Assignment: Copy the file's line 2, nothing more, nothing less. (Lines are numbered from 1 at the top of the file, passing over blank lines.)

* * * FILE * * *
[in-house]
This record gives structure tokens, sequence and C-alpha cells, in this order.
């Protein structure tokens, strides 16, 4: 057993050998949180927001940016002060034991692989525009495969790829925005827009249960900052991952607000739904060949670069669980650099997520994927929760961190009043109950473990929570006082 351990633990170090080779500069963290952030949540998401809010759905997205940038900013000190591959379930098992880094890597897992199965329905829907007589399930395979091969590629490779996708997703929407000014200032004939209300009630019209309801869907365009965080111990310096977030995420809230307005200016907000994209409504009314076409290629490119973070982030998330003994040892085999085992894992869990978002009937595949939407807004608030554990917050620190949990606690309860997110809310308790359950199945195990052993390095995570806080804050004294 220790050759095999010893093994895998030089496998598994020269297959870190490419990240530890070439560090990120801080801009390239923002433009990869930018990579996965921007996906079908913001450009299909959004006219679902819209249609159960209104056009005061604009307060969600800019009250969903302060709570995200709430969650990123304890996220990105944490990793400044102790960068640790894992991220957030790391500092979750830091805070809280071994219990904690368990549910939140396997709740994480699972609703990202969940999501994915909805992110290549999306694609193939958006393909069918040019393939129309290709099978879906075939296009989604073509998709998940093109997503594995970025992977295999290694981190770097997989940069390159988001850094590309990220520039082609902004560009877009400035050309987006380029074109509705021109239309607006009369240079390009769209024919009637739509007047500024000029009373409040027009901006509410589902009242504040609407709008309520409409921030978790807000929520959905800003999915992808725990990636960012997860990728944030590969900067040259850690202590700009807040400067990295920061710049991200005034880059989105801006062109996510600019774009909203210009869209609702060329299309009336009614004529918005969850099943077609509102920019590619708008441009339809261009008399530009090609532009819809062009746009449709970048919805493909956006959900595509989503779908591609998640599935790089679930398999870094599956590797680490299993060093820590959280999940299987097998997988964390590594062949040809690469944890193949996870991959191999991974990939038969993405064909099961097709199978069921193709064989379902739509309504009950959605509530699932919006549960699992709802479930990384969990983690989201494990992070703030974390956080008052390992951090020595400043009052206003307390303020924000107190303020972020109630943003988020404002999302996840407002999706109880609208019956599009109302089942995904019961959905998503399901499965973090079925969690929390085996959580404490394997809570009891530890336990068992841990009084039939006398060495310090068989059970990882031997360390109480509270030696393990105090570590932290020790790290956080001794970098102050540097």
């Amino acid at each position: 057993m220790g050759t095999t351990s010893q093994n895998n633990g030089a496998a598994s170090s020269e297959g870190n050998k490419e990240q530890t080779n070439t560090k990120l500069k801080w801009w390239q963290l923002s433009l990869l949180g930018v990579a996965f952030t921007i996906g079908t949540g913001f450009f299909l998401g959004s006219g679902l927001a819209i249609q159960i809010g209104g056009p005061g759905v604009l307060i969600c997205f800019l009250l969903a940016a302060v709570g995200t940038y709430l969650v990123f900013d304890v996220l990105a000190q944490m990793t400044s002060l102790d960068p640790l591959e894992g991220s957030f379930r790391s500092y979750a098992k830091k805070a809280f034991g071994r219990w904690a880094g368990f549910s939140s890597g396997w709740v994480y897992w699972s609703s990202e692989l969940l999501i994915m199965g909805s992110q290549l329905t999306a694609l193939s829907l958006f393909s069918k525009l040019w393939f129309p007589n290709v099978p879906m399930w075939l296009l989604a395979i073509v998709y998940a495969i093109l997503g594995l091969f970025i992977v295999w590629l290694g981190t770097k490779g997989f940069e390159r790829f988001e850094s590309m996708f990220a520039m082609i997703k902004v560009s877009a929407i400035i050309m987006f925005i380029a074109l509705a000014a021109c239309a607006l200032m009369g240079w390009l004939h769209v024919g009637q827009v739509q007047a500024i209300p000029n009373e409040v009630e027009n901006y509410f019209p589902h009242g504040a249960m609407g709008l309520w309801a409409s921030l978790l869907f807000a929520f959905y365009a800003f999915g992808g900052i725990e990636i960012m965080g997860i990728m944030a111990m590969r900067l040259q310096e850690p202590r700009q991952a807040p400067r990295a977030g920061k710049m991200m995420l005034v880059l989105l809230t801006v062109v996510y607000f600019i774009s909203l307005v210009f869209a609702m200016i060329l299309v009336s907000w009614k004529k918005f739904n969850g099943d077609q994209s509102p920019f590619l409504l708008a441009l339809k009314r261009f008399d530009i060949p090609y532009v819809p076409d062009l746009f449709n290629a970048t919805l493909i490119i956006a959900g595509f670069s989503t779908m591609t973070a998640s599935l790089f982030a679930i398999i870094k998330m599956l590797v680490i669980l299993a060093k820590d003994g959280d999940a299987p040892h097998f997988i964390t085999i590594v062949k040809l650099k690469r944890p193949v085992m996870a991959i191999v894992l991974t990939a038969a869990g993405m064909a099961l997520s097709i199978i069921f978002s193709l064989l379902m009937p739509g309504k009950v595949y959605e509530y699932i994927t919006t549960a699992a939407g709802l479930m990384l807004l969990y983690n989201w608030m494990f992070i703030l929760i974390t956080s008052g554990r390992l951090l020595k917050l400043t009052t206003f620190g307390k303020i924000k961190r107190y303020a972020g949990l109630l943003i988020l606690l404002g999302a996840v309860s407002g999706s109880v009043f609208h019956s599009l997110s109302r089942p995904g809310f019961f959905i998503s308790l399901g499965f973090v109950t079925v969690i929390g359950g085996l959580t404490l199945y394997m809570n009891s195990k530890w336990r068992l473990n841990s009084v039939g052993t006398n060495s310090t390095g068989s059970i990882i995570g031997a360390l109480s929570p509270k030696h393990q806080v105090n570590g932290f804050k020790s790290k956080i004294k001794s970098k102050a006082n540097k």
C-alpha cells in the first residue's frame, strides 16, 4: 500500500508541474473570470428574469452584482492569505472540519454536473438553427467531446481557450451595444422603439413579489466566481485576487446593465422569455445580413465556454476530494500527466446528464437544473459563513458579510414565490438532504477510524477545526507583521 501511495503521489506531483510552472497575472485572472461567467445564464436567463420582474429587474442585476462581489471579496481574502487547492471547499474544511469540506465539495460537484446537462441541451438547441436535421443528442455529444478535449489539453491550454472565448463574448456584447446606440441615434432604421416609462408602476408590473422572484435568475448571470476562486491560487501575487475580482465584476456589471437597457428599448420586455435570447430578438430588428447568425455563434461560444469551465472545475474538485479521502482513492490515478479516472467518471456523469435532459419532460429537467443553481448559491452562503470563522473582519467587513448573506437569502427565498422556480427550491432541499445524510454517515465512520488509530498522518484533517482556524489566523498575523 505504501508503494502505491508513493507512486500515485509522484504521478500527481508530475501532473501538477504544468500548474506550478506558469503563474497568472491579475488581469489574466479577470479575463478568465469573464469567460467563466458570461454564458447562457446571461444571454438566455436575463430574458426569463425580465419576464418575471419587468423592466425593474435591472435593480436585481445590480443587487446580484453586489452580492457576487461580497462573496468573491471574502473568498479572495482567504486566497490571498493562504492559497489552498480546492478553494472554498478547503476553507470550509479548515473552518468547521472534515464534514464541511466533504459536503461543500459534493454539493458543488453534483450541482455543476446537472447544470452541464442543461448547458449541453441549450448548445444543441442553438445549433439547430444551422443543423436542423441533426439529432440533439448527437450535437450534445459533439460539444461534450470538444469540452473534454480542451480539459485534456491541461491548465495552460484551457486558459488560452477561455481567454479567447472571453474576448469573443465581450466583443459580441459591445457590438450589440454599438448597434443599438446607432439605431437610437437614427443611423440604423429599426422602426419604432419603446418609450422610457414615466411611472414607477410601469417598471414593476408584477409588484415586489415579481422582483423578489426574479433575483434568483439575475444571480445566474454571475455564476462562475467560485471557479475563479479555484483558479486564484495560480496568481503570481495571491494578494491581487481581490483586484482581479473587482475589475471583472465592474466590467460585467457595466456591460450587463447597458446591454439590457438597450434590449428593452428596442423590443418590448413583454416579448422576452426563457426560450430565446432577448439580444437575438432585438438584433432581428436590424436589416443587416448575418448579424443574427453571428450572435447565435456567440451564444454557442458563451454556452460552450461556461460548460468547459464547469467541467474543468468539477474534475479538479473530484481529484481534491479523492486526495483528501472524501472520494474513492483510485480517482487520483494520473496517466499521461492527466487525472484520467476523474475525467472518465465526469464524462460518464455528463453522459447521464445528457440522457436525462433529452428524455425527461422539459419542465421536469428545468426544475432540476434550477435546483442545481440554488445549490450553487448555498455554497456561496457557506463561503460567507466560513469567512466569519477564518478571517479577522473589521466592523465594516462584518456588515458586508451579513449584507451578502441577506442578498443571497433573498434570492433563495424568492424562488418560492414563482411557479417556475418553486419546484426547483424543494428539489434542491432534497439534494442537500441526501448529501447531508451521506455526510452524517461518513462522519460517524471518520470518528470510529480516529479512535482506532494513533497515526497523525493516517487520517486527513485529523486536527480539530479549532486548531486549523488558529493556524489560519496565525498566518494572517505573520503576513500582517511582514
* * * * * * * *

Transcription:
This record gives structure tokens, sequence and C-alpha cells, in this order.